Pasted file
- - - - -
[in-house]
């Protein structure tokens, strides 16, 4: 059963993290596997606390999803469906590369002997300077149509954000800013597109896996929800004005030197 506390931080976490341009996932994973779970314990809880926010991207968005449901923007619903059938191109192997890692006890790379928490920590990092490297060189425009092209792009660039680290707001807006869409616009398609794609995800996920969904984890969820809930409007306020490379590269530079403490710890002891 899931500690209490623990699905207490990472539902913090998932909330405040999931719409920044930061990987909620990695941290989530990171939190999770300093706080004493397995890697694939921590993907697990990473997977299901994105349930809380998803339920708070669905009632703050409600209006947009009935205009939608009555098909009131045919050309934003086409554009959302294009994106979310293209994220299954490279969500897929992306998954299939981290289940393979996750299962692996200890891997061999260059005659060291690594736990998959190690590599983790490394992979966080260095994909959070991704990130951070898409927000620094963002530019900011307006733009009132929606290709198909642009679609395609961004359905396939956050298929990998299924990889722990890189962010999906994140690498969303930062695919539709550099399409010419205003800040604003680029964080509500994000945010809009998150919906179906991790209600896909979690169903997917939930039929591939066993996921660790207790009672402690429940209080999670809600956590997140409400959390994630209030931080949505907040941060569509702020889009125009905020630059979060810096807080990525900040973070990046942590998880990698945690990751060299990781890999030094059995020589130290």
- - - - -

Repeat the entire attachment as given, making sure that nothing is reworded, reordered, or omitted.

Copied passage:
[in-house]
């Protein structure tokens, strides 16, 4: 059963993290596997606390999803469906590369002997300077149509954000800013597109896996929800004005030197 506390931080976490341009996932994973779970314990809880926010991207968005449901923007619903059938191109192997890692006890790379928490920590990092490297060189425009092209792009660039680290707001807006869409616009398609794609995800996920969904984890969820809930409007306020490379590269530079403490710890002891 899931500690209490623990699905207490990472539902913090998932909330405040999931719409920044930061990987909620990695941290989530990171939190999770300093706080004493397995890697694939921590993907697990990473997977299901994105349930809380998803339920708070669905009632703050409600209006947009009935205009939608009555098909009131045919050309934003086409554009959302294009994106979310293209994220299954490279969500897929992306998954299939981290289940393979996750299962692996200890891997061999260059005659060291690594736990998959190690590599983790490394992979966080260095994909959070991704990130951070898409927000620094963002530019900011307006733009009132929606290709198909642009679609395609961004359905396939956050298929990998299924990889722990890189962010999906994140690498969303930062695919539709550099399409010419205003800040604003680029964080509500994000945010809009998150919906179906991790209600896909979690169903997917939930039929591939066993996921660790207790009672402690429940209080999670809600956590997140409400959390994630209030931080949505907040941060569509702020889009125009905020630059979060810096807080990525900040973070990046942590998880990698945690990751060299990781890999030094059995020589130290």